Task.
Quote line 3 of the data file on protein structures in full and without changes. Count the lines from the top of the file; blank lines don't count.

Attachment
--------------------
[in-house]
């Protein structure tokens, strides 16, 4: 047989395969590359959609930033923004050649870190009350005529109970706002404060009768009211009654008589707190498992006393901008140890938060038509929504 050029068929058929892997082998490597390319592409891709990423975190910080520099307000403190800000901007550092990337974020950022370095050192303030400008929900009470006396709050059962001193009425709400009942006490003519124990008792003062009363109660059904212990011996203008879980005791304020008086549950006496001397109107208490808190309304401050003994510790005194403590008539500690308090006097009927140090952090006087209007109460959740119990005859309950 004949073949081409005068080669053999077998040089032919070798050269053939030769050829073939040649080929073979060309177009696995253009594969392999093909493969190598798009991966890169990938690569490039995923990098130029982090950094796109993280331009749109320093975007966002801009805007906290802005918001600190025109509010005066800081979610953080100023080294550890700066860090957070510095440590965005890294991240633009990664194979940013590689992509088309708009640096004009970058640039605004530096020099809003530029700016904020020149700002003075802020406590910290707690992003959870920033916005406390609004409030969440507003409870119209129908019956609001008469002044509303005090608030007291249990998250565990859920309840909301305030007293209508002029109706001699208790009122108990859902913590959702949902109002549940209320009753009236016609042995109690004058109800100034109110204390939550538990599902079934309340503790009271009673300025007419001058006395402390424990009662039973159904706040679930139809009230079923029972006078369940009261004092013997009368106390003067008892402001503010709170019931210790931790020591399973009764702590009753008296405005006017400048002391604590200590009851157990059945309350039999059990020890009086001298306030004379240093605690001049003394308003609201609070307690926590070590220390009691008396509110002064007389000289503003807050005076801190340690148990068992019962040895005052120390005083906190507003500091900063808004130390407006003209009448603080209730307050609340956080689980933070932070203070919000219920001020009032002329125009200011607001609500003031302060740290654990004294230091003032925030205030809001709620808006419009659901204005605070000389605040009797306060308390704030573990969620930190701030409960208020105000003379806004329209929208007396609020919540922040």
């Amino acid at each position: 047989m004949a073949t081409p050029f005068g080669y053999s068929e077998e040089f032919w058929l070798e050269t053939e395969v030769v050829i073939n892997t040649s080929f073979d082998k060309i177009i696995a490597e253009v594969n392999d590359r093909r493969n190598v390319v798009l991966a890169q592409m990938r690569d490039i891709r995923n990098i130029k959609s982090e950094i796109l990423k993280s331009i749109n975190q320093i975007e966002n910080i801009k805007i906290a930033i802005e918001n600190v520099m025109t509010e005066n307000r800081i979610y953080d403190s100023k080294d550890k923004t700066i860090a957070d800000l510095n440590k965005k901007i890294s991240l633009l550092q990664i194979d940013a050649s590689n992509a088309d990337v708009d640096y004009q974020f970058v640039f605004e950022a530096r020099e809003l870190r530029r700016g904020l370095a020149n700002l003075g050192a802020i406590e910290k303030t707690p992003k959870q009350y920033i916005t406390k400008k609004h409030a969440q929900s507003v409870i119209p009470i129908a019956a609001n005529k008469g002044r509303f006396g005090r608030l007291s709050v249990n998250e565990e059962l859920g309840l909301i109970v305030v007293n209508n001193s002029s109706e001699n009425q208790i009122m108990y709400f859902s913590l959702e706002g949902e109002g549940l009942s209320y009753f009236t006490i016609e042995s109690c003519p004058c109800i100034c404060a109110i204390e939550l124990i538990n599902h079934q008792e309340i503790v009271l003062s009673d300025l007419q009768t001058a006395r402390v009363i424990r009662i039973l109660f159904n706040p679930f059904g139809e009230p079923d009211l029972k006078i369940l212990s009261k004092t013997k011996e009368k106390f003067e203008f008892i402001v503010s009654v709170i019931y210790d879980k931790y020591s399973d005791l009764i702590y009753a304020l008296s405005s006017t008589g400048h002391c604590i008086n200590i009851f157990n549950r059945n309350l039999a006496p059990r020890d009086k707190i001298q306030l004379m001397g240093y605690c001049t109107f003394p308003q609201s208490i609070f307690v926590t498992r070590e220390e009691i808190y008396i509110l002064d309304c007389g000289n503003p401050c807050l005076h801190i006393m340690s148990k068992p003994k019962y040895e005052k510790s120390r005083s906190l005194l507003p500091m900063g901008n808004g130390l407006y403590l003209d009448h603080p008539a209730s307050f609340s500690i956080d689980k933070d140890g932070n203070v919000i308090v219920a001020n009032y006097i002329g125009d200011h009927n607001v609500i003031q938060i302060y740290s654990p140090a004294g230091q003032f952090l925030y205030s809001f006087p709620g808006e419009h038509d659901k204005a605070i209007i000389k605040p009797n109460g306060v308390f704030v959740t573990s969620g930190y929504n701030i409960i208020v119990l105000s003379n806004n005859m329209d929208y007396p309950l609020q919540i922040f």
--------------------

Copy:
């Amino acid at each position: 047989m004949a073949t081409p050029f005068g080669y053999s068929e077998e040089f032919w058929l070798e050269t053939e395969v030769v050829i073939n892997t040649s080929f073979d082998k060309i177009i696995a490597e253009v594969n392999d590359r093909r493969n190598v390319v798009l991966a890169q592409m990938r690569d490039i891709r995923n990098i130029k959609s982090e950094i796109l990423k993280s331009i749109n975190q320093i975007e966002n910080i801009k805007i906290a930033i802005e918001n600190v520099m025109t509010e005066n307000r800081i979610y953080d403190s100023k080294d550890k923004t700066i860090a957070d800000l510095n440590k965005k901007i890294s991240l633009l550092q990664i194979d940013a050649s590689n992509a088309d990337v708009d640096y004009q974020f970058v640039f605004e950022a530096r020099e809003l870190r530029r700016g904020l370095a020149n700002l003075g050192a802020i406590e910290k303030t707690p992003k959870q009350y920033i916005t406390k400008k609004h409030a969440q929900s507003v409870i119209p009470i129908a019956a609001n005529k008469g002044r509303f006396g005090r608030l007291s709050v249990n998250e565990e059962l859920g309840l909301i109970v305030v007293n209508n001193s002029s109706e001699n009425q208790i009122m108990y709400f859902s913590l959702e706002g949902e109002g549940l009942s209320y009753f009236t006490i016609e042995s109690c003519p004058c109800i100034c404060a109110i204390e939550l124990i538990n599902h079934q008792e309340i503790v009271l003062s009673d300025l007419q009768t001058a006395r402390v009363i424990r009662i039973l109660f159904n706040p679930f059904g139809e009230p079923d009211l029972k006078i369940l212990s009261k004092t013997k011996e009368k106390f003067e203008f008892i402001v503010s009654v709170i019931y210790d879980k931790y020591s399973d005791l009764i702590y009753a304020l008296s405005s006017t008589g400048h002391c604590i008086n200590i009851f157990n549950r059945n309350l039999a006496p059990r020890d009086k707190i001298q306030l004379m001397g240093y605690c001049t109107f003394p308003q609201s208490i609070f307690v926590t498992r070590e220390e009691i808190y008396i509110l002064d309304c007389g000289n503003p401050c807050l005076h801190i006393m340690s148990k068992p003994k019962y040895e005052k510790s120390r005083s906190l005194l507003p500091m900063g901008n808004g130390l407006y403590l003209d009448h603080p008539a209730s307050f609340s500690i956080d689980k933070d140890g932070n203070v919000i308090v219920a001020n009032y006097i002329g125009d200011h009927n607001v609500i003031q938060i302060y740290s654990p140090a004294g230091q003032f952090l925030y205030s809001f006087p709620g808006e419009h038509d659901k204005a605070i209007i000389k605040p009797n109460g306060v308390f704030v959740t573990s969620g930190y929504n701030i409960i208020v119990l105000s003379n806004n005859m329209d929208y007396p309950l609020q919540i922040f």